How to take awesome smartphone photos 2



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If you’ve got your hands on a smartphone, you’re halfway to creating some beautiful photos that can be taken in real time, in the moment. A smartphone camera is so versatile, but can be confusing and tricky if you haven’t yet mastered how to use it.

Here’s our best tips on how to take a great photo, whether it’s of the grandkids, or a new project, a ‘selfie’ or a beautiful landscape.


1. Turn off the flash

It might sound silly but if you turn off the flash, you have a much better chance of taking a quality photo. Flash sends a burst of light onto your subject and if you’re too close, they may get the dreaded wash-out and red eyes. Use flash sparingly and only to enhance. Natural light or good lighting is always best!


2. Clean your lens

Smartphones have the tendency to get grubby easily, especially the lens – it’s right where you put your fingers to hold the phone. Use your glasses cloth to give it a wipe before taking that great shot.


3. Rule of thirds

Smartphone cameras need to be treated like real cameras in that you should compose a photo just like you would if it were a standalone camera. Delete photos that are blurry or not centred! Get your subject in the bottom half or the middle of your photo to ensure a perfect shot every time.


4. Get the focus right

If you find your photos are too blurry, it could be because your camera is out of focus. Most smartphones let you tap to choose where you want the focus to be, as the camera typically will guess where you’re trying to aim. Your camera app may have a feature called AF lock which can also help keep focus exactly where you want it to be, even if you recompose the frame.

If you have an iPhone, press and hold the focus square over the desired point. The square will flash, and an AE/AF lock option should appear, showing that the exposure and focus have been locked. To change or remove the lock, you can just tap again on the screen.

Android devices may need a dedicated app to help lock focus – Camera FV-5 is a good place to start.


5. Hold it steady

Blurry photos can be caused by an unsteady hand so if you’re having trouble holding it straight, there are a wide variety of cheap mini tripods available that can clip on to your phone so you can do it hands free!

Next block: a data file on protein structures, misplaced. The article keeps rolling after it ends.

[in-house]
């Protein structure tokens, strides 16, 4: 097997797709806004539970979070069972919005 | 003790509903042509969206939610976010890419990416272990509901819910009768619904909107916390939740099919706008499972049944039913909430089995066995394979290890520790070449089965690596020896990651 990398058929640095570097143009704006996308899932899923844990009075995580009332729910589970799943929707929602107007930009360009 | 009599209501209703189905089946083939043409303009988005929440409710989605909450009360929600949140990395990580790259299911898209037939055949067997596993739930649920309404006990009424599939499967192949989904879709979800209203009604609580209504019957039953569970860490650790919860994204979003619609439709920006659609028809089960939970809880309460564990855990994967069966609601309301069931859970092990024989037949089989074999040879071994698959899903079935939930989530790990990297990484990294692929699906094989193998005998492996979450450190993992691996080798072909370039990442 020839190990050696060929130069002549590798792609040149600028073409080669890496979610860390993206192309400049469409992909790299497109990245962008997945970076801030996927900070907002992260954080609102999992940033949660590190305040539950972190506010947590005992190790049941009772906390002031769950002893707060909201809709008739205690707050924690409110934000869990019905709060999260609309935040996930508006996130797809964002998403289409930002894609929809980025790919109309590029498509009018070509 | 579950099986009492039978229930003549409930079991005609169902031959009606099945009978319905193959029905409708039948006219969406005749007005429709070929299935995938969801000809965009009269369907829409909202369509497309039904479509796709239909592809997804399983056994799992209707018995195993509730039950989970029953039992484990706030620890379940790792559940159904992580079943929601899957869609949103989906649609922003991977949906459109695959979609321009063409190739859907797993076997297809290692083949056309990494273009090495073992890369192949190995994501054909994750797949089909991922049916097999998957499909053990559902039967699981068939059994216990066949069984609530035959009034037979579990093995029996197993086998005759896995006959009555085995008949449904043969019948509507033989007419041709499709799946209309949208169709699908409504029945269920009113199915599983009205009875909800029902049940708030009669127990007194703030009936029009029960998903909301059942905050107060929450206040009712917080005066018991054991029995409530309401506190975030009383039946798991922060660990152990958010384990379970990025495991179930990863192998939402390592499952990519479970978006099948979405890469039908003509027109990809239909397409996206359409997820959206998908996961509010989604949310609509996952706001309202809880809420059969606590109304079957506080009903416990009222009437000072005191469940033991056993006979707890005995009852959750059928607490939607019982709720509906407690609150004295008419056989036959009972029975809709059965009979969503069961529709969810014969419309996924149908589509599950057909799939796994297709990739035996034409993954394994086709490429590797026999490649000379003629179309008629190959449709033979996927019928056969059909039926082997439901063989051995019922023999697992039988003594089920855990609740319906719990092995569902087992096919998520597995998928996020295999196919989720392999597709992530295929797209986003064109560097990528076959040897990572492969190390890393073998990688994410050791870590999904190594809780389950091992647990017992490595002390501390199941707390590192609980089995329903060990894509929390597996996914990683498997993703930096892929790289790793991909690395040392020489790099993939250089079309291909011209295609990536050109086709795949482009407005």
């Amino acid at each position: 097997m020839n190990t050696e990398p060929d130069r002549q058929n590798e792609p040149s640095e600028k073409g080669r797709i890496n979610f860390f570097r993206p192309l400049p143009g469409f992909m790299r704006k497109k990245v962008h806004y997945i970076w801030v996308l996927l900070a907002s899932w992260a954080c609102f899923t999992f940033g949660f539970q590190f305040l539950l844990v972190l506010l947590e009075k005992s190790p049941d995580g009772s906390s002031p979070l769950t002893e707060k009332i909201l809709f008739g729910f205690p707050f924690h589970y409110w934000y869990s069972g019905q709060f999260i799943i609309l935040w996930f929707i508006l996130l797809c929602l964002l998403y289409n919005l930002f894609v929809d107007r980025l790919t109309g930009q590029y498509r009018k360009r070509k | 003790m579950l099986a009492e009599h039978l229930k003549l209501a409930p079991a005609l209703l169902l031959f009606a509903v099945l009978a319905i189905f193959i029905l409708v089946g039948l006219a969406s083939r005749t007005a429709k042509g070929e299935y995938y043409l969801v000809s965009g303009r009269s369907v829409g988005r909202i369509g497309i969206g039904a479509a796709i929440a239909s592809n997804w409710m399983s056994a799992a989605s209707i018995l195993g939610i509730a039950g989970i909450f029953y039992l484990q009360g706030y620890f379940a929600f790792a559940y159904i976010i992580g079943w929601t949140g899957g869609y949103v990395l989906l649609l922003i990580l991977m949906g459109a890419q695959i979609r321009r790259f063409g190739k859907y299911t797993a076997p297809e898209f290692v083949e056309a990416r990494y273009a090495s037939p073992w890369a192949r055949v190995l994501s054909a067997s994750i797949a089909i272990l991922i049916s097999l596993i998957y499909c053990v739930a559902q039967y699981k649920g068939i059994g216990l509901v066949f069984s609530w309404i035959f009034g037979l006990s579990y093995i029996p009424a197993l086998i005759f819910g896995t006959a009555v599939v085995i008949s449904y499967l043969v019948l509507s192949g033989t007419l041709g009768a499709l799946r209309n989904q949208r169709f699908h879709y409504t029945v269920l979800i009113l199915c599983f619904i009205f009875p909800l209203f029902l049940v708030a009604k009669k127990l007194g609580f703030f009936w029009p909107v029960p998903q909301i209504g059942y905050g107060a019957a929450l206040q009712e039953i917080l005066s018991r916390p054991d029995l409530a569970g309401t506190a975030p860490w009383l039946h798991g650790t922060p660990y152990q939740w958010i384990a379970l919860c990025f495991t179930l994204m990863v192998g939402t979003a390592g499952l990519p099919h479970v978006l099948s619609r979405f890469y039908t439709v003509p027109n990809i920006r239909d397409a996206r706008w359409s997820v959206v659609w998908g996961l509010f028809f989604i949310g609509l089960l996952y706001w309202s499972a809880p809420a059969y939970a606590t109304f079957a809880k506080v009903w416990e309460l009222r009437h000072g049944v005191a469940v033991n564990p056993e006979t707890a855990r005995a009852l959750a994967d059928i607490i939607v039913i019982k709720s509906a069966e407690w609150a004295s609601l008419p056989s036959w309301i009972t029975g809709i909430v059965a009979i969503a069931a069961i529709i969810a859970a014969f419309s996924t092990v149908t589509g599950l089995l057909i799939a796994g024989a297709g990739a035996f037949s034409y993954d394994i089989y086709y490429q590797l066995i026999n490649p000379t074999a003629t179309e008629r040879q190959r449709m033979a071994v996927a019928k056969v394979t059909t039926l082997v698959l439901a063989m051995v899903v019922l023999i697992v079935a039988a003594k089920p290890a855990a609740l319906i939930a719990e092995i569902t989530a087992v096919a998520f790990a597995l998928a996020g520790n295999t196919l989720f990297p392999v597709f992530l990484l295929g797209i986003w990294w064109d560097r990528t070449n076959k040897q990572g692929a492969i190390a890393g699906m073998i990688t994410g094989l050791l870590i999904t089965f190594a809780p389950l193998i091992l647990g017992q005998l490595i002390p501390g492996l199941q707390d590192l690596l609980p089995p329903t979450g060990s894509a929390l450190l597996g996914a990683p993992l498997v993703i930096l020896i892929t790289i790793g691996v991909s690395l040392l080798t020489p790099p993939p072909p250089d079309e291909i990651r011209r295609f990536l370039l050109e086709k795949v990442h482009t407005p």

6. Use panorama

Did you know you can take on long shot on your camera? If you’re looking at an amazing mountain or beach but want to capture it all, most new phones will give you the option of panorama, i.e. a 180 degree or 360 degree photo. You can start from any point and press the capture button whilst in the mode, then slowly move the camera in the direction of the arrow on your screen. Once complete, stop moving and the phone will save the image!


7. Don’t zoom

It sounds silly but zooming in on your smartphone might ruin a great photo. Because smartphones use digital zoom instead of optical zoom, there is no difference between a photo taken in 0x zoom and one in 20x zoom except for how pixelated it’s gotten. This is because digital zoom doesn’t use lens projection (ie the lens doesn’t come out of your iPhone and moves in and out), it will just crop the image and magnify that spot. So all you need to do is take the photo normally and then crop later for a much better result.

8. Self timer

There is typically a self-timer option on smartphone cameras, which allows the photographer to get in the photo whilst the camera counts down to take it. So you can balance your phone on a tripod or upright surface and press the self timer button, get in place and wait til it takes the photo (you’ll know, whether the screen lights up or it beeps).


Once you get the hang of it, it’s easy. All you need to do is grab your phone and get snapping.

Tell us, what’s the best photo you’ve taken on your smartphone? Share with us below.

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  1. I have discovered my smartphone takes excellent photos of old photos. This is as well as special apps like Shoebox.

  2. Missed one of the most important tips, use the phone in landscape orientation for most pictures, only use portrait if that is what you are actually taking. This is especially true of taking videos, I am so sick of seeing shots where it is like looking sideways through a letterbox, with most of the content out of shot.

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